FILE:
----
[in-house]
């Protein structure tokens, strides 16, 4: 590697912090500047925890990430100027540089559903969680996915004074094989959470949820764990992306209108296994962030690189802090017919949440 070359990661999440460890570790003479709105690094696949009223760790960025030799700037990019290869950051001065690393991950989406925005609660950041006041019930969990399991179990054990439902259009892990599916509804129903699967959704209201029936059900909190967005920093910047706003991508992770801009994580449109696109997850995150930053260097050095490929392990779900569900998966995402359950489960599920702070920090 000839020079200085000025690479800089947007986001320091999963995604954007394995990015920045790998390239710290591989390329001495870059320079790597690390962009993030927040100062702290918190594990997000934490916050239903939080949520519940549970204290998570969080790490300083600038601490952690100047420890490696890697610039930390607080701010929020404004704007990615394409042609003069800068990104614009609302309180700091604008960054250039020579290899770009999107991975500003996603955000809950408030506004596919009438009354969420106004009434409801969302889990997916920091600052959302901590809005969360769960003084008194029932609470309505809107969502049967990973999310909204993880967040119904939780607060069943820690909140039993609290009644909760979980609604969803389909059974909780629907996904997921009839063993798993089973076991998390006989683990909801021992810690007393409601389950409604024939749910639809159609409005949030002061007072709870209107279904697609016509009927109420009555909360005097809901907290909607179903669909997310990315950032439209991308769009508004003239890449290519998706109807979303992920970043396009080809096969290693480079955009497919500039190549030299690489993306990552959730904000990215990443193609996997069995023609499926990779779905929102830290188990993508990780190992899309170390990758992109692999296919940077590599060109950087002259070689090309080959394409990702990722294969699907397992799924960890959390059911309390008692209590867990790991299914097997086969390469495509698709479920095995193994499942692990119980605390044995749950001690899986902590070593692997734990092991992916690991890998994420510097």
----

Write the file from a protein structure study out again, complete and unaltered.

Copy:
[in-house]
């Protein structure tokens, strides 16, 4: 590697912090500047925890990430100027540089559903969680996915004074094989959470949820764990992306209108296994962030690189802090017919949440 070359990661999440460890570790003479709105690094696949009223760790960025030799700037990019290869950051001065690393991950989406925005609660950041006041019930969990399991179990054990439902259009892990599916509804129903699967959704209201029936059900909190967005920093910047706003991508992770801009994580449109696109997850995150930053260097050095490929392990779900569900998966995402359950489960599920702070920090 000839020079200085000025690479800089947007986001320091999963995604954007394995990015920045790998390239710290591989390329001495870059320079790597690390962009993030927040100062702290918190594990997000934490916050239903939080949520519940549970204290998570969080790490300083600038601490952690100047420890490696890697610039930390607080701010929020404004704007990615394409042609003069800068990104614009609302309180700091604008960054250039020579290899770009999107991975500003996603955000809950408030506004596919009438009354969420106004009434409801969302889990997916920091600052959302901590809005969360769960003084008194029932609470309505809107969502049967990973999310909204993880967040119904939780607060069943820690909140039993609290009644909760979980609604969803389909059974909780629907996904997921009839063993798993089973076991998390006989683990909801021992810690007393409601389950409604024939749910639809159609409005949030002061007072709870209107279904697609016509009927109420009555909360005097809901907290909607179903669909997310990315950032439209991308769009508004003239890449290519998706109807979303992920970043396009080809096969290693480079955009497919500039190549030299690489993306990552959730904000990215990443193609996997069995023609499926990779779905929102830290188990993508990780190992899309170390990758992109692999296919940077590599060109950087002259070689090309080959394409990702990722294969699907397992799924960890959390059911309390008692209590867990790991299914097997086969390469495509698709479920095995193994499942692990119980605390044995749950001690899986902590070593692997734990092991992916690991890998994420510097």